Friday, March 28, 2008

What to do about mark-to-market

(FT Editorial) It is an alluring idea: solve the credit crunch at a stroke of the accountant’s pen. But suspending mark-to-market accounting would only hide banks’ losses – which would only add to suspicion about their solvency. The problem is not mark-to-market as such, it is the use of mark-to-market accounting to underpin pro-cyclical bank capital requirements, and it is the capital regime that should be reviewed.

Under traditional historic cost accounting, bonds that a bank bought for $1m would sit on the balance sheet at $1m until the bank sold them, at which point any profit or loss would be recognised. Under mark-to-market accounting – which became widespread in the 1990s – the value of the bonds is constantly adjusted to reflect the price at which they could currently be bought or sold.

Provided there is a market price to mark to, this kind of accounting is far more useful to investors: it tells them what a bank’s assets are worth today, not what they were worth 10 years ago or what they might be worth in normal economic times. It forces banks to confront problems rather than deny them – and given that uncertainty about which banks have suffered losses is an important reason why they will not lend to each other, covering up losses will not solve the credit crunch, but rather make it worse.

The problem, however, is that mark-to-market accounting is not simply a tool to inform investors. It underlies the balance sheet, and so generates the fundamental number with which a bank is regulated: its capital ratio.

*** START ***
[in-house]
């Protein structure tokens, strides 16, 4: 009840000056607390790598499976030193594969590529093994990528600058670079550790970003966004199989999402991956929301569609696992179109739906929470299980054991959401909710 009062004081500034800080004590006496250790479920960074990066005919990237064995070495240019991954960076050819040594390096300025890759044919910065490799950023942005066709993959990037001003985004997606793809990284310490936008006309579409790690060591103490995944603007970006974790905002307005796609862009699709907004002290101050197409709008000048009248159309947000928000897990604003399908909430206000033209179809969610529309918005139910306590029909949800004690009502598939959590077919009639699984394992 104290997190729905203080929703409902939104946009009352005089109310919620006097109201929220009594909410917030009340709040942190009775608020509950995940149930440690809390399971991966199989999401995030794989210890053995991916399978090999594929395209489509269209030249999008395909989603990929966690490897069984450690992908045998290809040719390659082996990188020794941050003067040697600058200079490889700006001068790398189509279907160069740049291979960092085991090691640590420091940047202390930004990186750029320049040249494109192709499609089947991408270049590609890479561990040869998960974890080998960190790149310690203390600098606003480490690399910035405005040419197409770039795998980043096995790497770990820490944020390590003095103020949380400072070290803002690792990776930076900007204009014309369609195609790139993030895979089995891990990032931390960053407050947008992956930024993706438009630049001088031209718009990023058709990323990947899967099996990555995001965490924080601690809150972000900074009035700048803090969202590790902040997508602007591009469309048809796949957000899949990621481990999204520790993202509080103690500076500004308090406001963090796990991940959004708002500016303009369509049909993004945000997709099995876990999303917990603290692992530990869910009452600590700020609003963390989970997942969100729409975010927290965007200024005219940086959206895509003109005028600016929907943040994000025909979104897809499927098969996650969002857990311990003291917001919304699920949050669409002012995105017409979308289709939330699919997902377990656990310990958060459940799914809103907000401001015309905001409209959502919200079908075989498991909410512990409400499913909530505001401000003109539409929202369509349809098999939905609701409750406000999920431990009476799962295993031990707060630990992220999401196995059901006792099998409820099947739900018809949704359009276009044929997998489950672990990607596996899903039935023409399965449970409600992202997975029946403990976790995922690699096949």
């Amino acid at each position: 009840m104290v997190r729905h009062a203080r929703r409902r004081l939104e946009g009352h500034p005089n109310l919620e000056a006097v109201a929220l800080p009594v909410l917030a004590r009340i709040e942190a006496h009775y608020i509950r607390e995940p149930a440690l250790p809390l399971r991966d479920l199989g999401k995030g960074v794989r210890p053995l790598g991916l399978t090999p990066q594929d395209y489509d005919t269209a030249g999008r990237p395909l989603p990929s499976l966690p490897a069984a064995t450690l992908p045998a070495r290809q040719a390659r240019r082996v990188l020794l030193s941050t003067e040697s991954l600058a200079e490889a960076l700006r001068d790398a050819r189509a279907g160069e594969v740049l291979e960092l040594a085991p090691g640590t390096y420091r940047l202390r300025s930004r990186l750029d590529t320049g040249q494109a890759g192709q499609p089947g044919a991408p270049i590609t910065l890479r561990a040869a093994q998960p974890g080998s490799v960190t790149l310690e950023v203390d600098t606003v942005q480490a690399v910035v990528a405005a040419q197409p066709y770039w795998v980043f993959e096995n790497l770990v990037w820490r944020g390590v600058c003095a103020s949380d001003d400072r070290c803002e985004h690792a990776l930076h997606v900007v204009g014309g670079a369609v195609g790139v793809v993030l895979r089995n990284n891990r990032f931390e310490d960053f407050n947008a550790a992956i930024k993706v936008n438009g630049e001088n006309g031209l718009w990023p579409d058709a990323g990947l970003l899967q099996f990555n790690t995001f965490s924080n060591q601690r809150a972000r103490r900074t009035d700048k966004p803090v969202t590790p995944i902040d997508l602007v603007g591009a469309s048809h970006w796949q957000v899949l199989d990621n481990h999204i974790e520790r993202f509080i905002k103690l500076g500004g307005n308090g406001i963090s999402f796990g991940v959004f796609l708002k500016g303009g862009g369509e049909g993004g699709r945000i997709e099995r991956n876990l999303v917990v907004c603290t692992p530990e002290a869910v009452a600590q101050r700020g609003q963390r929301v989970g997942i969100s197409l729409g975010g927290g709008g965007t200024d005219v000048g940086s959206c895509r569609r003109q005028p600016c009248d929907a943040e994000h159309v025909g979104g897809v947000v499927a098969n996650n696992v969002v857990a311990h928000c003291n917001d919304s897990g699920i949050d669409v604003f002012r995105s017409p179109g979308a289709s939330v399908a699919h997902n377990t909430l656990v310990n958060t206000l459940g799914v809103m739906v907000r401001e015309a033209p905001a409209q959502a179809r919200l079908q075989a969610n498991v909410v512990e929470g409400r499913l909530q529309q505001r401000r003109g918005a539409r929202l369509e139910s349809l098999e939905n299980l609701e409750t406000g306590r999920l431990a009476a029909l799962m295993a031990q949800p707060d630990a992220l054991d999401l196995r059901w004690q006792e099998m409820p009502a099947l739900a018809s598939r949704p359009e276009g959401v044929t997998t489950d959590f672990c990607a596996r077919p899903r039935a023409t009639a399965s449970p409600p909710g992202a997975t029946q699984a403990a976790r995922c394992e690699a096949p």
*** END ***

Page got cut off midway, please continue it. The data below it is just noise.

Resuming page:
The standard Basel requirement is that a bank’s target ratio of capital to risk-weighted assets should be 8 per cent. Under historic cost accounting, falling market prices had no immediate effect on capital adequacy, but under mark-to-market they create losses, which force banks either to raise more funds or to cut back on lending. There should be a thorough review of the Basel II capital regime, which has other features that make banks cut lending as market prices fall.

Mark-to-market is not perfect. The dozens of assumptions used to value assets with no market price – so-called marking to model – must be thoroughly audited if historic cost accounting is not to be preferable. There may also be the perverse result of banks choosing to hold more illiquid assets in future if they conclude that holding liquid bonds risks mark-to-market losses.

Hiding losses would destroy confidence, not create it, so suspending mark-to-market is not the answer to the credit squeeze. But the capital rules that make mark-to-market a problem cannot be changed overnight and, in the meantime, falling bank capital could create a downward spiral of less lending and further falls in asset prices. The banks either need to raise more capital or they must temporarily be allowed to operate with less.

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